The digital media dilemma

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Above: Vivian Schiller, a veteran of CNN, Discovery Channel, the New York Times, NPR, NBC and Twitter speaking on the rise of digital media at a business luncheon for media hosted by the Unit Trust last week. Photo by Mark Lyndersay.

BitDepth#1067 for November 15, 2016

“You have a vibrant media landscape here in Trinidad,” Vivian Schiller said.


Vivian Schiller is that rarest of sightings, a professional from the old way of media who’s been along for the turbulent ride that’s characterised the last ten years of journalism transformation.

“But I also see some of the hallmarks of trouble ahead,” she added, “this is not just Trinidad. It’s happening all over the world.”

Schiller conspicuously downplayed her observations of the local response by traditional media houses to the rise of digital media, choosing instead to offer examples and guidance inspired by what she’s seen and heard in T&T.

Mobile phone use has had the greatest impact on news in her experience.

The newspaper website is the newspaper on a screen, but mobile media has made another fundamental shift in consumption patterns, playing a huge role in the positioning of social media as a source of news. The social media newsfeed is having a commanding impact on the way that news is consumed.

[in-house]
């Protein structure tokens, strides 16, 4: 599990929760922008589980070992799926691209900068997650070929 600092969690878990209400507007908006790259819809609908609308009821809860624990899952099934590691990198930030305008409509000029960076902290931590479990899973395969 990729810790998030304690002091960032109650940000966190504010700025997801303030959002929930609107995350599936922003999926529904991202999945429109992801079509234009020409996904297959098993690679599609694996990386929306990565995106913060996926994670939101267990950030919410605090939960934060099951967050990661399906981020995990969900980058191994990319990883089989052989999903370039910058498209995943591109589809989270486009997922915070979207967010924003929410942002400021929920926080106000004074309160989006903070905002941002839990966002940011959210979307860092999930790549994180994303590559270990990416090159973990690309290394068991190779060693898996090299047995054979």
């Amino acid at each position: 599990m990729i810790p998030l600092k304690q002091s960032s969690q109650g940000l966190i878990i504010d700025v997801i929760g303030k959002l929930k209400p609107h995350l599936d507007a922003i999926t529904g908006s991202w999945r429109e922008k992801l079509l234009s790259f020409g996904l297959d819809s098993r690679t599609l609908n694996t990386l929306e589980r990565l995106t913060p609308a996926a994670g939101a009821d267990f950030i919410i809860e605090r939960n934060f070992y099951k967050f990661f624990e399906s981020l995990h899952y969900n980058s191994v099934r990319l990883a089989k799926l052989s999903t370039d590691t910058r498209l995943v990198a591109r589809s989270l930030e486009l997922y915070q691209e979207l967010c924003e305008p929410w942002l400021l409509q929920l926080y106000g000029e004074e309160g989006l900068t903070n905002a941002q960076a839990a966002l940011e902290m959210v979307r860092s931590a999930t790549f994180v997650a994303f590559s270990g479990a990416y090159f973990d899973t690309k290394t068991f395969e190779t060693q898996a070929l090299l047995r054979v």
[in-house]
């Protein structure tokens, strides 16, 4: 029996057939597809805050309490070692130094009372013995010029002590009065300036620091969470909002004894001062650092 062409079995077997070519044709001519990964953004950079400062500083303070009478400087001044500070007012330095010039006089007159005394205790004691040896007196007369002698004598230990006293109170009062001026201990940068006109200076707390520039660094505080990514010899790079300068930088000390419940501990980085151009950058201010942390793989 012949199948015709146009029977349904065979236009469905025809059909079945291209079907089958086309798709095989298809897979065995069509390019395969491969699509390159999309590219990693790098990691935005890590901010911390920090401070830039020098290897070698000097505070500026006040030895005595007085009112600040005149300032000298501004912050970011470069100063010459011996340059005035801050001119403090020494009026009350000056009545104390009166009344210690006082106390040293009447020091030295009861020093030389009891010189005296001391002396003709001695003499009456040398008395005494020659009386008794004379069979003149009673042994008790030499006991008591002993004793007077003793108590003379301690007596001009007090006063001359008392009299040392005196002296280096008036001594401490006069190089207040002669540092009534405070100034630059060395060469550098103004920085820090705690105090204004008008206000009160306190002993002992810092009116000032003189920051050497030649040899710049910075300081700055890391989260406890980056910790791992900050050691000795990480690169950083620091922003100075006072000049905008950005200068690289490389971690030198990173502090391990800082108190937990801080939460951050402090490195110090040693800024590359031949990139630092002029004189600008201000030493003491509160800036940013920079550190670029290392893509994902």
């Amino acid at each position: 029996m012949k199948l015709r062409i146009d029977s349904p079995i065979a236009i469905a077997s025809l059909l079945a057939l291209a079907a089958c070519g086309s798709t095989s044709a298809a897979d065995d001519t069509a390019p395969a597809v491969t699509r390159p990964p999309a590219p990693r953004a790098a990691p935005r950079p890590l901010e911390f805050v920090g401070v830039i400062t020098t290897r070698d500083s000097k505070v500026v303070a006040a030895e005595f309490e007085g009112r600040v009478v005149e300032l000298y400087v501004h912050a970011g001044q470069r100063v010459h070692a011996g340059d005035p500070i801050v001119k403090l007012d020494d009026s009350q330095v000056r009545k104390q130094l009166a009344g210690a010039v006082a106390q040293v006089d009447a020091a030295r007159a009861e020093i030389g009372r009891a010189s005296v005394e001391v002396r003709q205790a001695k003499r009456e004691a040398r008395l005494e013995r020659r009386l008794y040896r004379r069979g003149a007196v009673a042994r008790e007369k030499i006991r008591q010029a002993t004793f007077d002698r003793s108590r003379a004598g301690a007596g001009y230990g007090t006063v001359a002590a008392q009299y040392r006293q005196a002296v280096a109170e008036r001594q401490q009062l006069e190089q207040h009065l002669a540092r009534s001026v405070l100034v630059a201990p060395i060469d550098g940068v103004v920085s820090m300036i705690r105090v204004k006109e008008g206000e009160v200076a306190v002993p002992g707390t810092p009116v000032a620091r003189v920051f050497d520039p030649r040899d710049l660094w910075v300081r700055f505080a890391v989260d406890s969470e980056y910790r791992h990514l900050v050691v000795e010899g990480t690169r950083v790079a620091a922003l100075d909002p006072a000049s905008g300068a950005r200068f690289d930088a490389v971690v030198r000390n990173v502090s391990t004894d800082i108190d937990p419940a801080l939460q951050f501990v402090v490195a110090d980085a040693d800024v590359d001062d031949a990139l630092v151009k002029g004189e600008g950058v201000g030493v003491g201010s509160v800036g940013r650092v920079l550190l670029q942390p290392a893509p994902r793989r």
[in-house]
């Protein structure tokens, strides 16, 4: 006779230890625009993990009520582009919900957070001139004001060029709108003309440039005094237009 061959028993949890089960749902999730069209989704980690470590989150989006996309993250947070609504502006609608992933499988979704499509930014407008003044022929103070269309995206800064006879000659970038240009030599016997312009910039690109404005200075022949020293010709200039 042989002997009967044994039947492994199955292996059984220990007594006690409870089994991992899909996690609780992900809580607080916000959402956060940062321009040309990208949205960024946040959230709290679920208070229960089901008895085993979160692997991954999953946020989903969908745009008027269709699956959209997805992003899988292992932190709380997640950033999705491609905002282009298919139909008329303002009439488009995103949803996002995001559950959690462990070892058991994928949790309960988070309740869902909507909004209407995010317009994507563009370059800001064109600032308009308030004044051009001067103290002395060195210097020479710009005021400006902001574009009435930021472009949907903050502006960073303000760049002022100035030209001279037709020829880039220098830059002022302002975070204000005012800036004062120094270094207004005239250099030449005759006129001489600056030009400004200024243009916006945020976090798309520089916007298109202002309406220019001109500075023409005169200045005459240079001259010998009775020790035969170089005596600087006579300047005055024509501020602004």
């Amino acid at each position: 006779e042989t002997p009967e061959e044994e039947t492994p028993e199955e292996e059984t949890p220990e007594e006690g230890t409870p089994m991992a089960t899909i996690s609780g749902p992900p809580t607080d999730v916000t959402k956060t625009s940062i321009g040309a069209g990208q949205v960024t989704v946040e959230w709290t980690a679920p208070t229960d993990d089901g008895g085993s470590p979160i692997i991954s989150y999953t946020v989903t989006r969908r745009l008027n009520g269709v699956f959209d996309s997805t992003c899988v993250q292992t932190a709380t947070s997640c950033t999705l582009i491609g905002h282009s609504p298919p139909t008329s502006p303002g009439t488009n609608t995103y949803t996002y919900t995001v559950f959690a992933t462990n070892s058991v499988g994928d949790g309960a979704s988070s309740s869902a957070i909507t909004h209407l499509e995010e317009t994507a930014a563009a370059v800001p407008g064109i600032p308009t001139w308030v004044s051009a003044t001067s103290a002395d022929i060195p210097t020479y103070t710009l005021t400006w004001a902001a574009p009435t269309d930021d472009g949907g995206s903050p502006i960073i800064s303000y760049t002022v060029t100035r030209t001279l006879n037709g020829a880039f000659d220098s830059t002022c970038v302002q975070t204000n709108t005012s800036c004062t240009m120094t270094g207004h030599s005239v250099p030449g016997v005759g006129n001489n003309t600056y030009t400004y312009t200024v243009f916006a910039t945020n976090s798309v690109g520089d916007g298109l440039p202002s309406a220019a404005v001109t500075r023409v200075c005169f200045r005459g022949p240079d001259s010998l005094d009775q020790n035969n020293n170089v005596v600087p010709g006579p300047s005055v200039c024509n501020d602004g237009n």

The reader no longer sees the story in the context that it was placed in on the website. The news source may have gained readers, but no longer controls the direct experience that the reader has with their online presence.

This can work well when a dominating local social media presence like Facebook circulates news posts, increasing reach, but five months ago the company announced more changes to its feed algorithm which are likely to affect both marketers and media houses seeking increased reach for their reporting.

According to Facebook…

Facebook was built on the idea of connecting people with their friends and family. That is still the driving principle of News Feed today. Our top priority is keeping you connected to the people, places and things you want to be connected to—starting with the people you are friends with on Facebook.”

“That’s why if it’s from your friends, it’s in your feed, period—you just have to scroll down. To help make sure you don’t miss the friends and family posts you are likely to care about, we put those posts toward the top of your News Feed. We learn from you and adapt over time.

This is Facebook’s gentle way of reminding people riding on the coattails of its reach that they aren’t there to support the half-assed, unpaid circulation of arbitary links; they are in business to ensure that its membership finds what they are looking for with as little clutter as possible.

This also has the unfortunate effect for information seekers of creating a harder to break filter bubble, increasing the chances that people find links and comments in their feed that they agree with, because they are being shared by friends, while decreasing the potential for perspectives and opinions that challenge their world view.

Vivian Schiller was far too polite to do anything more than hint at the missed opportunities for local media, particularly at an event for media managers hosted by the Unit Trust.